If you think I’m a jerk for my response to that leaked letter from a subset of Apple employees unhappy about the company’s new “three days per week on site, two days remote” policy, you might enjoy this piece from Charlie Warzel, on his new Galaxy Brain site, responding to it:
The voice says: You are free to choose your job. But once you’ve
done that, it’s time to fall in line. It argues that you should
be extra grateful for what your company provides you — a salary,
purpose, any auxiliary benefits — and not to think as much about
what you provide to your company. After all, you agreed to take
this job. You signed the contract. And, most importantly, you
have options. If you don’t like it, leave.
These are the words of a bully. This line of argument is designed
to make those speaking up feel as if they’re being ungrateful,
unreasonable and hysterical. The point is to intimidate employees
into silence. Listen to Gruber’s tone, here, which quite literally
asks: Who do these people think they are?
“And who are these people who took jobs at Apple not knowing the
company’s on-site culture? Do they think Apple built a new $4
billion campus on a lark? Three days a week on site and two days
remote is a huge change for Apple.
I don’t regret a word or emoji of my piece, and I’ve heard — privately — from a lot of Apple folks thanking me for it. So I think my take still speaks for itself, and I shan’t respond to much of Warzel’s take. But quite a few people who objected to my piece took away the same thing Warzel did regarding my mention of the new Apple Park campus. I’m not in any way arguing that Apple ought to keep people on site because they built the new campus; I’m saying the reasons they built the new campus haven’t changed.
Tellingly, he disguises this disdain for employee autonomy with a
classic tactic: the ‘culture fit’ argument:
Given that these letters keep leaking to Zoe Schiffer
at The Verge, I can’t help but think that the problem for Apple
is that they’ve grown so large that they’ve wound up hiring a lot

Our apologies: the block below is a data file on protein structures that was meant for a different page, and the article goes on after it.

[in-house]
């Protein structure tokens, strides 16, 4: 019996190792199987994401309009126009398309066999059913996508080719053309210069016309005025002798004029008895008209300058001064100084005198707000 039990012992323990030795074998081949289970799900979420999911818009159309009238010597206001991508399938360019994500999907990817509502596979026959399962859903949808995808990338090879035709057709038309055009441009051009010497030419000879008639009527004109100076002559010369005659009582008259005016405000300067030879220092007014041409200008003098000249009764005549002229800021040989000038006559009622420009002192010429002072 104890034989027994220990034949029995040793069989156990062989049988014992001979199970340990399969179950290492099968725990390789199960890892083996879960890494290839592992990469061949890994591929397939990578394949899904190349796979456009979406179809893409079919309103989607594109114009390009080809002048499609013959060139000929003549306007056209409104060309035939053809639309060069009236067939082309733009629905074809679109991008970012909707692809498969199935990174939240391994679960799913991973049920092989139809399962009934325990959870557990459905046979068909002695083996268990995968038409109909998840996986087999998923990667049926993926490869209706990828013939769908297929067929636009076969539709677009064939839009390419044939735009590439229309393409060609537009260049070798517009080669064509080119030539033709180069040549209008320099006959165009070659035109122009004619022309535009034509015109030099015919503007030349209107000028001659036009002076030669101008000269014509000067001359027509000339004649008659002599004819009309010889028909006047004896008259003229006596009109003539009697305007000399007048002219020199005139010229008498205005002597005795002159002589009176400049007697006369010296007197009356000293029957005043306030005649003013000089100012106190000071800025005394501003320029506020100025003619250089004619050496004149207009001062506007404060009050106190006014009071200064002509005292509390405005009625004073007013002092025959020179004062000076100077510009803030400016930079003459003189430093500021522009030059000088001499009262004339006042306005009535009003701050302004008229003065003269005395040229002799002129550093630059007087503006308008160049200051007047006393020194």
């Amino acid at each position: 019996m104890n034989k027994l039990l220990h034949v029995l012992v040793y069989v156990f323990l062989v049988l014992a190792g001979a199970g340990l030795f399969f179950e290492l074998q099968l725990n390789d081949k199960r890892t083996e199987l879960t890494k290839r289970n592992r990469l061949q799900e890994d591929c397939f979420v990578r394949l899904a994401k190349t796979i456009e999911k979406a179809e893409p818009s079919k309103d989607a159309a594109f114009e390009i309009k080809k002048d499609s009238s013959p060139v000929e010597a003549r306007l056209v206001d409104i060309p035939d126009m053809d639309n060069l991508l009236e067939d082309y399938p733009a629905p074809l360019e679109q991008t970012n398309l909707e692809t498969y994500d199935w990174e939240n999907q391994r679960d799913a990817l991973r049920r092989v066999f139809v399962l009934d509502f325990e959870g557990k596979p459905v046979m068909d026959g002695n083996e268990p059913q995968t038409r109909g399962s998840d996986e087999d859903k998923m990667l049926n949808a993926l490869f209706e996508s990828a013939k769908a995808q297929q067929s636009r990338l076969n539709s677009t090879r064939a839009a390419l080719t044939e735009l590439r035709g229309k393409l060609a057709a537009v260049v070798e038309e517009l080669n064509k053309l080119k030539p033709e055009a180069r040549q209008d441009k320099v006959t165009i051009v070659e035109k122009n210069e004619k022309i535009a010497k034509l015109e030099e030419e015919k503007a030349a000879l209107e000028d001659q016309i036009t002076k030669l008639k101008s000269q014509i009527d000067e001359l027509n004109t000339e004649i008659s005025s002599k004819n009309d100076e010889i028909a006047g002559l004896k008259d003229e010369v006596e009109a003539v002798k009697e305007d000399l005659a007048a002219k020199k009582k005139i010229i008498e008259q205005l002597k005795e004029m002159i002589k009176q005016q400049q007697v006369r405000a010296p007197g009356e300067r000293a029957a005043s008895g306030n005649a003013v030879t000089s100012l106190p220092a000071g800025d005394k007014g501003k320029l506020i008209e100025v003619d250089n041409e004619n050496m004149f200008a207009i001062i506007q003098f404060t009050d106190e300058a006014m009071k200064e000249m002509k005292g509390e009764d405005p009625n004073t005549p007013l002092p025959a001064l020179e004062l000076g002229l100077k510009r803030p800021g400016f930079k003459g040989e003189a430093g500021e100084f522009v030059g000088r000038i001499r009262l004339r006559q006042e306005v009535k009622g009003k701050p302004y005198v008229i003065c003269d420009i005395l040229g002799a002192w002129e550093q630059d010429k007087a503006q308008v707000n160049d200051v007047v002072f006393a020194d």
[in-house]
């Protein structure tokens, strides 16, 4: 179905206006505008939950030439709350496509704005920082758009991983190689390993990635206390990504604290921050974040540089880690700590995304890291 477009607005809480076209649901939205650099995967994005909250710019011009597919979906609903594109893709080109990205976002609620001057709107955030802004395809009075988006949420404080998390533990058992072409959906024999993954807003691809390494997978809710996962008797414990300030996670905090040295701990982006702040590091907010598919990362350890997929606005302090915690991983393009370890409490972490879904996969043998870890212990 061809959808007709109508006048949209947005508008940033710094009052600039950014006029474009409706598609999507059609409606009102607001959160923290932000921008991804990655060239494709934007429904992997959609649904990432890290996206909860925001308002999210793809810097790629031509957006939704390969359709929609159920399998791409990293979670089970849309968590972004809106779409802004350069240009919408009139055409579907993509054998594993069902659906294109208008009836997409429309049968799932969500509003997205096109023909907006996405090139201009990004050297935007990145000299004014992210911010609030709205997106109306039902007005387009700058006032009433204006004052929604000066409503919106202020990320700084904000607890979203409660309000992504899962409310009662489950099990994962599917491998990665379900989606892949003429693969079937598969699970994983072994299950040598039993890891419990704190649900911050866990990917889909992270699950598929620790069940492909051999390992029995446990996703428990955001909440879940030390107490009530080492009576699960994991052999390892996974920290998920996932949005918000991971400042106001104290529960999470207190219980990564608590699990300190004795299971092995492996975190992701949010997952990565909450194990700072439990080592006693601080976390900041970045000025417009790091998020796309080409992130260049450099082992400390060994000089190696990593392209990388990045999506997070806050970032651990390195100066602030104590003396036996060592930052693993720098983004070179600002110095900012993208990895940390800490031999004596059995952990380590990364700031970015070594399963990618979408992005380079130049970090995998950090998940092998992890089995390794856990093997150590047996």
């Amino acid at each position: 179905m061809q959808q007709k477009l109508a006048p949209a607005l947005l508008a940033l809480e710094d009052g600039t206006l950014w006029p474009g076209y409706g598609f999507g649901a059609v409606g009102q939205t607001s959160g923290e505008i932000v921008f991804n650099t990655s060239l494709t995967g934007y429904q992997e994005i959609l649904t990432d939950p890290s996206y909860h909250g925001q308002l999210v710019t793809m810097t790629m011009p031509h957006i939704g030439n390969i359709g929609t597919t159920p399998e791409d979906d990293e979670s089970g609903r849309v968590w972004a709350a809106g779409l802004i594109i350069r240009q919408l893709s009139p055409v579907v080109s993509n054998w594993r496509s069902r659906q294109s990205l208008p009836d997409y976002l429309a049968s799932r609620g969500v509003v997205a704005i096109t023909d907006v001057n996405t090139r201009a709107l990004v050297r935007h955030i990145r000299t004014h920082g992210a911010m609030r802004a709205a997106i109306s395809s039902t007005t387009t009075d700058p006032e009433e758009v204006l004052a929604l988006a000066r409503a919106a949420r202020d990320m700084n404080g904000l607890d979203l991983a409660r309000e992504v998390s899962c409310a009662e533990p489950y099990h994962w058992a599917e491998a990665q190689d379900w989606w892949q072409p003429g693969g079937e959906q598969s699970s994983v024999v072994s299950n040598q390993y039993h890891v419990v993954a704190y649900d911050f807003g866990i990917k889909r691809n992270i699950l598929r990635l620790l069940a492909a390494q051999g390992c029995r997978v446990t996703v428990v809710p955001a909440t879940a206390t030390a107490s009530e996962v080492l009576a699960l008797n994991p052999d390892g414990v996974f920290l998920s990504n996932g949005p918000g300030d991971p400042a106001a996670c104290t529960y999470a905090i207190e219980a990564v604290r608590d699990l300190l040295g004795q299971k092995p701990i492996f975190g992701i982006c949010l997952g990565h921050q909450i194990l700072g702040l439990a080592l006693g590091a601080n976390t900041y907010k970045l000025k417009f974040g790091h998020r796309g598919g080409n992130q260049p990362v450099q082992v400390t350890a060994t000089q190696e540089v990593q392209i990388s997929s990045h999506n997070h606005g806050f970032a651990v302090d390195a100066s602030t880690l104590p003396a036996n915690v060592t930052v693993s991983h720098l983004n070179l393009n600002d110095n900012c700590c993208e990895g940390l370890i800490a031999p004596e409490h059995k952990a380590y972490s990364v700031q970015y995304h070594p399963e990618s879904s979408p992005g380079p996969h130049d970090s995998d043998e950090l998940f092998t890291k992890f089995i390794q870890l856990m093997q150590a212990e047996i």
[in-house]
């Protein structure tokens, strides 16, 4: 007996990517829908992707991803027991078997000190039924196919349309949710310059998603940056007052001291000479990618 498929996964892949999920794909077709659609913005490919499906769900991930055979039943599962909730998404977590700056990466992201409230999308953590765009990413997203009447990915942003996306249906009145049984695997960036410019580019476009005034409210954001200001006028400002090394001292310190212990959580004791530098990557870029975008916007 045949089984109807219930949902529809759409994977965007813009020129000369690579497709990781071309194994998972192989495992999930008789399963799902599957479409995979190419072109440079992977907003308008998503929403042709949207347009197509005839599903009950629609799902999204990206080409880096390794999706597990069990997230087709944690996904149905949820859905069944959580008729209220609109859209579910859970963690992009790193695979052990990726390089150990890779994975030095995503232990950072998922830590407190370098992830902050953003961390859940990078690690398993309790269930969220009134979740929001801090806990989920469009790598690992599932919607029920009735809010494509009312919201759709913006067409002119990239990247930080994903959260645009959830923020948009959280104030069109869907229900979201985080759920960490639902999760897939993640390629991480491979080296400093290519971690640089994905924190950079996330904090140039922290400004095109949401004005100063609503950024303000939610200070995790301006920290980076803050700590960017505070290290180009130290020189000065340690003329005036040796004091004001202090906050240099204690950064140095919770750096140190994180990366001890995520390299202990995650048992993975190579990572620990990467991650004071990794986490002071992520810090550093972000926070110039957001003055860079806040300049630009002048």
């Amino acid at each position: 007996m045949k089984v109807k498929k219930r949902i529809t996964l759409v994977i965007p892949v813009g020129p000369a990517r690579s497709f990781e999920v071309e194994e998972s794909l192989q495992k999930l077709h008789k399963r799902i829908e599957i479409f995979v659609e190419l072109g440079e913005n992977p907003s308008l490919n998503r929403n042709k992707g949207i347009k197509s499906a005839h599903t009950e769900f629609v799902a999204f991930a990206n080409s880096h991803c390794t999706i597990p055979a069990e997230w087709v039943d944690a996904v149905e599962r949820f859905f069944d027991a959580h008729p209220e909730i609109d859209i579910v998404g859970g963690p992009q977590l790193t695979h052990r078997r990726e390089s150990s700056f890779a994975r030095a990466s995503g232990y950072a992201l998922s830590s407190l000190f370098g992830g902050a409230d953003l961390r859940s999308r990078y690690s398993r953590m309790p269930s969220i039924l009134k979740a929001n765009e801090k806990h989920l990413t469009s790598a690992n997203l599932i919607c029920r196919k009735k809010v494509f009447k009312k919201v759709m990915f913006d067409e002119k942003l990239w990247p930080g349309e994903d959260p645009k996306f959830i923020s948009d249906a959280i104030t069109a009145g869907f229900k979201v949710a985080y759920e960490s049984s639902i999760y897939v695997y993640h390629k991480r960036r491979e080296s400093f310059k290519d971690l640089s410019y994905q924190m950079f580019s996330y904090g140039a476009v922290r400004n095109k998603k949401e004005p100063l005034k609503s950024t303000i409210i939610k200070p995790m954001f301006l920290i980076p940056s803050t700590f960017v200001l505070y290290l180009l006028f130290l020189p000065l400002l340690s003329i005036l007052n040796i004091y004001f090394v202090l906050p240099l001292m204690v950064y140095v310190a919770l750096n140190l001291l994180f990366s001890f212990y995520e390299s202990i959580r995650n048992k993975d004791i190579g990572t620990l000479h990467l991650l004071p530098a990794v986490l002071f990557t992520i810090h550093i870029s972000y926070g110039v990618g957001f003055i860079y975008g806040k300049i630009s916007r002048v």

of people who aren’t a good fit for Apple, and that it was a
mistake for Apple to ever hook up a company-wide Slack.
The culture fit argument might sound intuitive at first. It’s
meant to suggest that “if you don’t believe in our mission, you
probably shouldn’t work here.” But that’s not what it’s actually
saying. Culture fit is really a way that power reproduces and
sustains itself in an organization and silences any dissent.
That might be one way some people argue about “culture fit”, but it’s not what I meant. Apple has, since its inception, had a company culture that encourages dissent and individuality. What they don’t have is a culture that encourages passive-aggressive, meandering 1,400-word letters that claim to demand nothing but make demands nonetheless, or try to rhetorically paint anyone who disagrees as being against inclusivity, or, more ridiculously, the environment. Not getting everything you want is not being “unheard”. And more so, the company has the opposite of a culture that leaks internal discussions with the media. Or that leaks anything for that matter.
Compare and contrast that 1,400-word letter about remote work with Bertrand Serlet’s recently-released 2007 email laying out the entire plan for third-party apps on iOS in a mere 130 words. It’s pretty clear from the first word of Serlet’s email — “Fine, […]” — that Serlet was opposed to allowing third-party native apps. (I’m pretty sure Serlet had argued, and lost, in favor of sticking with — and improving —the web-apps-for-third-party-“apps” strategy that was announced at WWDC just before the iPhone’s release.) But, he lost the argument, so, fine, he acknowledges a decision had been made and he laid out what he deemed to be the best course forward from that decision.
That is very Apple. You argue, you tussle, you make your case, and then when a decision has been made you go for it, even if you don’t like it.
But if you still think I’m being an ass about this, enjoy and savor Warzel’s response. It is worth a read regardless.
★ Thursday, 1 July 2021